Is VoIP Vulnerable to Security Hacks? If So, How?

Posted on: 2019-01-03 | Categories:SIP

Have you come across the terms SIP, VLAN or TLS? Not unless you actively search for information on VoIP. Most people don’t know these acronyms at all. But organizations are worried about their VoIP phone systems.

When VoIP technology first launched, the biggest concerns were quality and reliability. Could a VoIP call match the crystal clear audio quality of a landline? Could the service provider guarantee calls would not drop suddenly? The industry has come a long way since those days. Users expect HD audio and reliable service even as vendors exceed those expectations daily.

But security has replaced these concerns of late. Organizations worry if their phone systems could be vulnerable to hackers. Can an unauthorized person eavesdrop on confidential conversations? Can criminals break into the phone system and target other computers from there? Some organizations give up on the technology completely when they hear that there are security concerns to VoIP.

Yes, VoIP is Vulnerable

The reality is that VoIP is only as secure as you make it. The technology puts voice calls on the Internet, along with every other type of data. Since voice calls are no longer confined to their own special network, it opens up new vulnerabilities. However, these risks are not actually new.

Your VoIP calls are just as vulnerable as email. Email systems experience breaches now and then but you don’t stop using them! Instead, you try to secure them by adding protections. It’s the same approach you should adopt for VoIP as well. After all, VoIP can cut costs, improve efficiency and enhance productivity within organizations. Why should you throw all of that out when there are ways to secure the system effectively?

Protecting a VoIP Call

There are several methods to secure VoIP calls. VoIP calls use different protocols such as SIP. Rather than using the standard ones, you can implement the secured versions instead. SIP addresses look somewhat similar to email – SIP:user@domain. So instead of the usual SIP address, you can use SIPS:user@domain which indicates that it’s using an encrypted connection. It’s similar to HTTPS which indicates the connection between your browser and the website you’re visiting is encrypt it.

Another way to ensure security is by routing the secure SIP call through a VPN (Virtual Private Network). Many businesses use VPN to allow employees to work remotely. Sending VoIP calls through a VPN will add an extra layer of protection. However, you have to be sure that you have sufficient bandwidth. Otherwise call quality can degrade to the point where you can barely listen to the other person.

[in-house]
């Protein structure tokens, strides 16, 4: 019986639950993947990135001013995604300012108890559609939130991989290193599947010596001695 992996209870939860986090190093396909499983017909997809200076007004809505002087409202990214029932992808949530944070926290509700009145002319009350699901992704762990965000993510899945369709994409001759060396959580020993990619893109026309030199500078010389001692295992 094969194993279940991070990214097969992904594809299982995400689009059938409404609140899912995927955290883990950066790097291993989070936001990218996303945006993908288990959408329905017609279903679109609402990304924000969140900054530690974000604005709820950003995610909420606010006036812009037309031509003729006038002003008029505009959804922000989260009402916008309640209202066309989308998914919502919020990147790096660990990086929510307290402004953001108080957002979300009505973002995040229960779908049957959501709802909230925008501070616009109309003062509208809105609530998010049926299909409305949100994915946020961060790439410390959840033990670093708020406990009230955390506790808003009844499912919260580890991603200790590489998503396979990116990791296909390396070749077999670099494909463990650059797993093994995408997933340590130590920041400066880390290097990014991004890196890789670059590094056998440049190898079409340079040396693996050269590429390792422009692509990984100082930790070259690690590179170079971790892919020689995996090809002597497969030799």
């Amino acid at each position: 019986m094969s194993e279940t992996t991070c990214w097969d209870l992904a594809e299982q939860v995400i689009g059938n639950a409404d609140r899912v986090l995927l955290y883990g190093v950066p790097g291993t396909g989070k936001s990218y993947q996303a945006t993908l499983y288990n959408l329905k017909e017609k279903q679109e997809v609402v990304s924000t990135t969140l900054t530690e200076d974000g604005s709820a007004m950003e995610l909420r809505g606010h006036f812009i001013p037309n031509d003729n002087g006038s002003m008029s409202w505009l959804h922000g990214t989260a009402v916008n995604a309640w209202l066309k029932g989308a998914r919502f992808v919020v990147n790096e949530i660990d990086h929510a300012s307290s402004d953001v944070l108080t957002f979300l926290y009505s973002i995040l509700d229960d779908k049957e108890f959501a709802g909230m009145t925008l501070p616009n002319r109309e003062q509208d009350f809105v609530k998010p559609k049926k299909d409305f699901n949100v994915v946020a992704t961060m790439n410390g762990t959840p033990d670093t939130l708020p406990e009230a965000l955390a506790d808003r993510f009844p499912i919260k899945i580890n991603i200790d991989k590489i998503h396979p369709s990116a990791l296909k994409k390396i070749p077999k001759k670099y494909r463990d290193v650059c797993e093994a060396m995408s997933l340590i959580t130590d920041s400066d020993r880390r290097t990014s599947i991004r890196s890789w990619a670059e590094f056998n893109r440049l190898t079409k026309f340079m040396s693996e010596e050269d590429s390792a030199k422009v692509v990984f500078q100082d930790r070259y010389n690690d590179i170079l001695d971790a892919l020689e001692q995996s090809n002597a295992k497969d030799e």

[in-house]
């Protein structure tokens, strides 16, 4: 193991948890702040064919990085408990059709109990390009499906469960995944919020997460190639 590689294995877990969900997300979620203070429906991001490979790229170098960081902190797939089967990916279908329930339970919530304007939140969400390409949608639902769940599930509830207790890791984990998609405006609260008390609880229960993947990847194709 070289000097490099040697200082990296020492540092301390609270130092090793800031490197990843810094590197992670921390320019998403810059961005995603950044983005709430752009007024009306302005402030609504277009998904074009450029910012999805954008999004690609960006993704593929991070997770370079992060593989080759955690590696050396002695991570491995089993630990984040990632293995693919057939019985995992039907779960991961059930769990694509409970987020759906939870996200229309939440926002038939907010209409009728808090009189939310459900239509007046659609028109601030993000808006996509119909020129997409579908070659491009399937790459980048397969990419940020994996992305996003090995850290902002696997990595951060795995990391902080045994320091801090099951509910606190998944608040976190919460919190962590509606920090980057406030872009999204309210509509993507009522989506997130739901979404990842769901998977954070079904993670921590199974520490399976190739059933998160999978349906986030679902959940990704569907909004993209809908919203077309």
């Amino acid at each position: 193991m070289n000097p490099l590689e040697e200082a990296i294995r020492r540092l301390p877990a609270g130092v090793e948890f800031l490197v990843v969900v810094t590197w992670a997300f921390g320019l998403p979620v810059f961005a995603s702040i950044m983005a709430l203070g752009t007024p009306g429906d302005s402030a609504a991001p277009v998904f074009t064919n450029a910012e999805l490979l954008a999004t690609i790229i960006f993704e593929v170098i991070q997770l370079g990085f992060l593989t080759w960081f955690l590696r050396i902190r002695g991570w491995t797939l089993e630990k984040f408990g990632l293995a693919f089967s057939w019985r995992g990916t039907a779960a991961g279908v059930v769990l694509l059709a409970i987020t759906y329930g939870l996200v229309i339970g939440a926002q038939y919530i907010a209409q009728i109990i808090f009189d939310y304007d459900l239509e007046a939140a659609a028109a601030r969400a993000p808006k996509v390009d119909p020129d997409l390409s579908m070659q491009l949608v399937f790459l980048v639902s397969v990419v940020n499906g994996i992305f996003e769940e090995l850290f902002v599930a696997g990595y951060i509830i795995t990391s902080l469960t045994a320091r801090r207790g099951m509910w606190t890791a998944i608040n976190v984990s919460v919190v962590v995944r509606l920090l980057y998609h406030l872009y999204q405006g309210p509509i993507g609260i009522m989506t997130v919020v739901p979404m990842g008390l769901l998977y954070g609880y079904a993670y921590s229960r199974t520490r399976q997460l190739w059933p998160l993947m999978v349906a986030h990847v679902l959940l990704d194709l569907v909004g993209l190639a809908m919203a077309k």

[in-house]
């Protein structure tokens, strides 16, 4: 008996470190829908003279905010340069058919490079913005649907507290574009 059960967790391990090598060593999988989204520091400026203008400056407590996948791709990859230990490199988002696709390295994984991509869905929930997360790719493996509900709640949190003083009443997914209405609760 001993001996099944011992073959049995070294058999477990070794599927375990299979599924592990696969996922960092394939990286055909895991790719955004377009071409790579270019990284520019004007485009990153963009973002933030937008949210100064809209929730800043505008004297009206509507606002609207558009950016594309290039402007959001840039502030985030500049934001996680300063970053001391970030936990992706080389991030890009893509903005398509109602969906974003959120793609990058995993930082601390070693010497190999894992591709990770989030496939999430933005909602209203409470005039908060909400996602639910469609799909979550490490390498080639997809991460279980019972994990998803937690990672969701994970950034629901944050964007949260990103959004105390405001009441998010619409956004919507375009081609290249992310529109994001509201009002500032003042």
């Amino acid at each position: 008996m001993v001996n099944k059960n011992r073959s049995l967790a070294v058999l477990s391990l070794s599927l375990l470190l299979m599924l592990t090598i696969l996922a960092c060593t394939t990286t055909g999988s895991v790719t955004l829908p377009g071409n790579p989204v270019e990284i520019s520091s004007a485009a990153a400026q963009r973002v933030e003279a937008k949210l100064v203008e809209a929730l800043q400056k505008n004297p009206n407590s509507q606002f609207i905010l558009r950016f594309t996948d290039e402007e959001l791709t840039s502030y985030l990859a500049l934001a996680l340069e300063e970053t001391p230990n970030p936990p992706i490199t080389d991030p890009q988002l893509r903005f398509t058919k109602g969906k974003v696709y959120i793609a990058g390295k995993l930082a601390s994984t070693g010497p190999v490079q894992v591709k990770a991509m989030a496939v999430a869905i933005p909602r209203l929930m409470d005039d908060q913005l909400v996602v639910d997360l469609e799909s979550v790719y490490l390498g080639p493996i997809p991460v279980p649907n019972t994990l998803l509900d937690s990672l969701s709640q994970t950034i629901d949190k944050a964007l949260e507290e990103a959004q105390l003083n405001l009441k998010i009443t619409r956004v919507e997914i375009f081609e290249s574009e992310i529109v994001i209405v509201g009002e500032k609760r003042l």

Some organizations also set up a VLAN exclusive to voice calls. It gives the advantage of separating your VoIP calls from other types of data traffic. That means voice calls don’t have to jostle with other data for priority and also keeps them secure.

Securing the Entire Network

It’s easy to lose sight of the fact that general security guidelines can help. Securing your phones doesn’t have to be hard or complicated. For instance, keep your network hardware up to date with the latest patches and firmware. This will close security loopholes. It ensures hackers cannot exploit existing vulnerabilities to target your system.

General protective measures like using firewalls, protecting against malware etc. are also helpful tools that apply to VoIP. If you’re using hosted VoIP service, users have their own accounts accessible through the online dashboard. Hackers don’t need sophisticated equipment or techniques if they have your usernames and passwords! So security training and awareness about passwords are necessary.

Do your employees change their passwords regularly? Does your password policy allow for longer passwords? Is there an employee or two who writes down their passwords on sticky notes? You might not think it but users are the weakest link in your security system. Most breaches happen because of careless users than sophisticated techniques.

A New Perspective

When it comes to securing your VoIP phone system, the most important thing to keep in mind is that your phones are more like your computers. They’re not dumb boxes anymore. Businesses cannot treat their VoIP systems in the same way as older systems. Maintaining your phones needs IT expertise, whether you have it in-house or hire external consultants.

Think of your SIP endpoints, VoIP hardware, softphones apps etc. as computers. You can use the same security measures you implement to protect desktops and laptops for VoIP as well. You might need specific tools that are VoIP aware and understand the new technology but it’s not hard to set them up. Prioritize VoIP security and there’s no reason for your phones to be insecure at all!